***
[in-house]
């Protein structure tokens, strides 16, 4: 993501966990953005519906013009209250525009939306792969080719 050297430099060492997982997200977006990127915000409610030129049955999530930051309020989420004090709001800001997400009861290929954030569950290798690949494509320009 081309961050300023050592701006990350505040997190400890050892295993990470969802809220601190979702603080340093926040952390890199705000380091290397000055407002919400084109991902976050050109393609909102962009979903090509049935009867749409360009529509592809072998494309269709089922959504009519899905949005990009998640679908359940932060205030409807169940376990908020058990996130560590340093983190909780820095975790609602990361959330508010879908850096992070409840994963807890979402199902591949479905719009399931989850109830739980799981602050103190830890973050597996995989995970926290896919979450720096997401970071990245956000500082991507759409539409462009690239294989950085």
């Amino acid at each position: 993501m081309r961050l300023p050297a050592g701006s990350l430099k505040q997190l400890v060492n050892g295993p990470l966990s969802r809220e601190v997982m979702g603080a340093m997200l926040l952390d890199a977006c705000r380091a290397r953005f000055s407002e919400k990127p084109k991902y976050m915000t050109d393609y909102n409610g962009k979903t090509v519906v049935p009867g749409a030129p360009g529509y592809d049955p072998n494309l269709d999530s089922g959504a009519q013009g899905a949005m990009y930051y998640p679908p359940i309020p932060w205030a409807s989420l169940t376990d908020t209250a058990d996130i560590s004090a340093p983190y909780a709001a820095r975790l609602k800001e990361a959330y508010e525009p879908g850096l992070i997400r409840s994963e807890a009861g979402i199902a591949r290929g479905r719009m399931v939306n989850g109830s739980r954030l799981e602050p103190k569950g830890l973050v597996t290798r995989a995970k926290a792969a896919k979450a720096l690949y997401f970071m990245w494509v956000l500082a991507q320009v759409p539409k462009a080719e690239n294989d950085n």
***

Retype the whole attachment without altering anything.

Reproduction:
[in-house]
């Protein structure tokens, strides 16, 4: 993501966990953005519906013009209250525009939306792969080719 050297430099060492997982997200977006990127915000409610030129049955999530930051309020989420004090709001800001997400009861290929954030569950290798690949494509320009 081309961050300023050592701006990350505040997190400890050892295993990470969802809220601190979702603080340093926040952390890199705000380091290397000055407002919400084109991902976050050109393609909102962009979903090509049935009867749409360009529509592809072998494309269709089922959504009519899905949005990009998640679908359940932060205030409807169940376990908020058990996130560590340093983190909780820095975790609602990361959330508010879908850096992070409840994963807890979402199902591949479905719009399931989850109830739980799981602050103190830890973050597996995989995970926290896919979450720096997401970071990245956000500082991507759409539409462009690239294989950085």
């Amino acid at each position: 993501m081309r961050l300023p050297a050592g701006s990350l430099k505040q997190l400890v060492n050892g295993p990470l966990s969802r809220e601190v997982m979702g603080a340093m997200l926040l952390d890199a977006c705000r380091a290397r953005f000055s407002e919400k990127p084109k991902y976050m915000t050109d393609y909102n409610g962009k979903t090509v519906v049935p009867g749409a030129p360009g529509y592809d049955p072998n494309l269709d999530s089922g959504a009519q013009g899905a949005m990009y930051y998640p679908p359940i309020p932060w205030a409807s989420l169940t376990d908020t209250a058990d996130i560590s004090a340093p983190y909780a709001a820095r975790l609602k800001e990361a959330y508010e525009p879908g850096l992070i997400r409840s994963e807890a009861g979402i199902a591949r290929g479905r719009m399931v939306n989850g109830s739980r954030l799981e602050p103190k569950g830890l973050v597996t290798r995989a995970k926290a792969a896919k979450a720096l690949y997401f970071m990245w494509v956000l500082a991507q320009v759409p539409k462009a080719e690239n294989d950085n």